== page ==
dweller by the river

sojourner of earth attempting to understand the journey home

Month: June, 2014

Prophetic Bug-Busting

So tonight I was staring at the plants as usual, and I invited E to come over and take a look, also as usual, and he suddenly said, “Hey, is that FEF strep doing OK?”

E never asks specific questions about particular plants. Well, once in a while he does if I’ve been talking about one quite a bit, but it’s not normal. And this particular plant is special to us:

strep progression

I checked, holding our brave little survivor of a T. streptophylla up in the deepening dark, silhouetted against the orange glow of a streetlamp… and saw webs.

We immediately did a full round of inspections, and as it turns out, two other plants (T. seleriana and T. xerographica x exserta) had tiny black bugs running around on them, which is minor compared to the white bug-infested webbing on the T. streptophylla. No other plant seemed to have a problem.

The way I see it, E’s long-unused prophetic gift is reawakening. He’s already seen some signs of that at work, and now it’s creeping back into the home. I’m so happy!

Not so happy about the bugs or the major stink caused by the bug poison (I broke out the poison this time because I’m so done with chilli padi), but I’m glad the problem was caught before it got too bad. I guess it’s an ongoing fight when you’re dealing with living things, and an environment that you can’t fully control.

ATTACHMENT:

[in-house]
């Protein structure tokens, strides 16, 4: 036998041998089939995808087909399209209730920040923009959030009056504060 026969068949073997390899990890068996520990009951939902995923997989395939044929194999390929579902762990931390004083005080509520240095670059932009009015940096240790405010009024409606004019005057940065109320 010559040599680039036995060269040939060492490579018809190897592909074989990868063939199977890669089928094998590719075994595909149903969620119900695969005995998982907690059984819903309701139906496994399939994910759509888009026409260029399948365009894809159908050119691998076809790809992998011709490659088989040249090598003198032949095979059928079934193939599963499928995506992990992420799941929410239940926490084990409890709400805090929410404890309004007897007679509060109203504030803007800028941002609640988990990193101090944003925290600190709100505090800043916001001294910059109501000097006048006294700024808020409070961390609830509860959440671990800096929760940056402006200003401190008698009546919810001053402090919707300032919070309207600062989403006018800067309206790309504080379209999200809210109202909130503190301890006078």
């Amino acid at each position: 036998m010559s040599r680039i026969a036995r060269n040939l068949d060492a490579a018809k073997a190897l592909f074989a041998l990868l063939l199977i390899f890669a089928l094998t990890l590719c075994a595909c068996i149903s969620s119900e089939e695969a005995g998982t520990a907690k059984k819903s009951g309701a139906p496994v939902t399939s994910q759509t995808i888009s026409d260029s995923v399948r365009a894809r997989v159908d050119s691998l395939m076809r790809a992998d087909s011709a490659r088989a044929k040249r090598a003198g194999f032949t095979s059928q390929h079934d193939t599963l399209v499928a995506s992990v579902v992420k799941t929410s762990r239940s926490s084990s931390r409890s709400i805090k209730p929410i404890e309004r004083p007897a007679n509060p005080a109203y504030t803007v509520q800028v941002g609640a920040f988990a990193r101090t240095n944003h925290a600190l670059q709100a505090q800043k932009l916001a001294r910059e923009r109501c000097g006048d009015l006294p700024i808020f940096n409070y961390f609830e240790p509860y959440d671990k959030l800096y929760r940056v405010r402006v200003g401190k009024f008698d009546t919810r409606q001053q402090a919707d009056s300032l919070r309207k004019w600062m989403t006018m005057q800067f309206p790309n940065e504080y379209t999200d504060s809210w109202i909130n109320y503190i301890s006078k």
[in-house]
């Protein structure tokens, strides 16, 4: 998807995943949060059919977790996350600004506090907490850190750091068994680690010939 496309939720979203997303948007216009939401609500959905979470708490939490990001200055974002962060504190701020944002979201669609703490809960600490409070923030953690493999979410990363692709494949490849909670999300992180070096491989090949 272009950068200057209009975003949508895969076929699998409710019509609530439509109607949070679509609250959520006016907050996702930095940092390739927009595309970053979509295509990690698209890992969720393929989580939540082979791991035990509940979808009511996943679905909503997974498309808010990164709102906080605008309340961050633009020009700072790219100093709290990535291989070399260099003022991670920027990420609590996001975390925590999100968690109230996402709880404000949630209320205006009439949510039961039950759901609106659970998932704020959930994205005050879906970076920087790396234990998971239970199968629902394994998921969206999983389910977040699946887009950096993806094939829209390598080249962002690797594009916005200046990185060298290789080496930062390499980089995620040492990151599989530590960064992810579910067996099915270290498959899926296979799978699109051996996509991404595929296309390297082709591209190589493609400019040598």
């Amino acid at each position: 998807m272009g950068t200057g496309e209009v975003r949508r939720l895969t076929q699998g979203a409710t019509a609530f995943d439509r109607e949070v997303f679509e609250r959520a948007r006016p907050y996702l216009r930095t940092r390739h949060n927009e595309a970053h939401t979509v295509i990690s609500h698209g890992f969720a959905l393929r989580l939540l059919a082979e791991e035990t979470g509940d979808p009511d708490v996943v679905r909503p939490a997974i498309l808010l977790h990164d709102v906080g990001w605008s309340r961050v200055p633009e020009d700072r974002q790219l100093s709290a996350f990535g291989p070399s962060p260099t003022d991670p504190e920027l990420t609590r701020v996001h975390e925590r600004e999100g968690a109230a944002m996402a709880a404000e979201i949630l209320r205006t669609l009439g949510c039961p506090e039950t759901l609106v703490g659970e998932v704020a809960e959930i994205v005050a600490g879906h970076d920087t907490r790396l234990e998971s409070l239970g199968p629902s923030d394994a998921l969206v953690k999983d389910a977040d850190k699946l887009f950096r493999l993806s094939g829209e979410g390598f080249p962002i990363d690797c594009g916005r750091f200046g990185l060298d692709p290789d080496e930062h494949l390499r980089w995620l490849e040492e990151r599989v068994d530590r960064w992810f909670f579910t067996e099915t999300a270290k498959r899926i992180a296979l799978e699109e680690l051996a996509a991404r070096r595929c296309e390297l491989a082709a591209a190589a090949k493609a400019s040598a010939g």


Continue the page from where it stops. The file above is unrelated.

Pests will take every possible opportunity to eat your plants, no matter what you do to prevent it. And my growing area is probably as sterile as it gets – they’re dangling on wire coils outside my window, freely swinging in every touch of breeze. Their only neighbours are one another, the nearest plant life are the HDB estate ti plants and grass one floor below on ground level. I doubt that bugs can easily jump from the “wild” plants to my domesticated ones but it’s not impossible – wind and birds are a factor, as are larger insects like moths, beetles, butterflies, cockroaches (ugh)…

I’m not the best gardener. But I do spend time carefully looking after my plants and doing my best to protect and rescue them from bugs. I wonder how much more our heavenly Gardener scrutinises our lives. It makes me feel kinda warm and fuzzy inside to think about it.

Re-entering the Field

So S has been sorta pulled into the mad world of bromeliad mania, and somehow she and I have agreed to work together on a research project (probably a slim volume consisting of a few articles) on the garden and the city. She’ll be jumping into it immediately after finishing her Masters thesis, and I’m attempting to get my academic gears back into motion after eight years of disuse.

I’ve not felt so excited about a project for a long time, not even when I was actively writing for and editing a now-defunct e-zine (we closed it down because the organisation it was for had shifted in direction and focus). Sure, there’s been some high points with other things like songwriting, vocal recording, and dance… but while I do have a bit of talent in those areas it’s probably nothing close to what I can do with the written word when I’m at the top of my game.

The childhood dream is no longer what it was, however. I don’t have the same misguided ideas about the sort of writing I am good at, or where my true giftings lie.

When I was a child, all I knew was that I wanted to write. And I wrote – badly.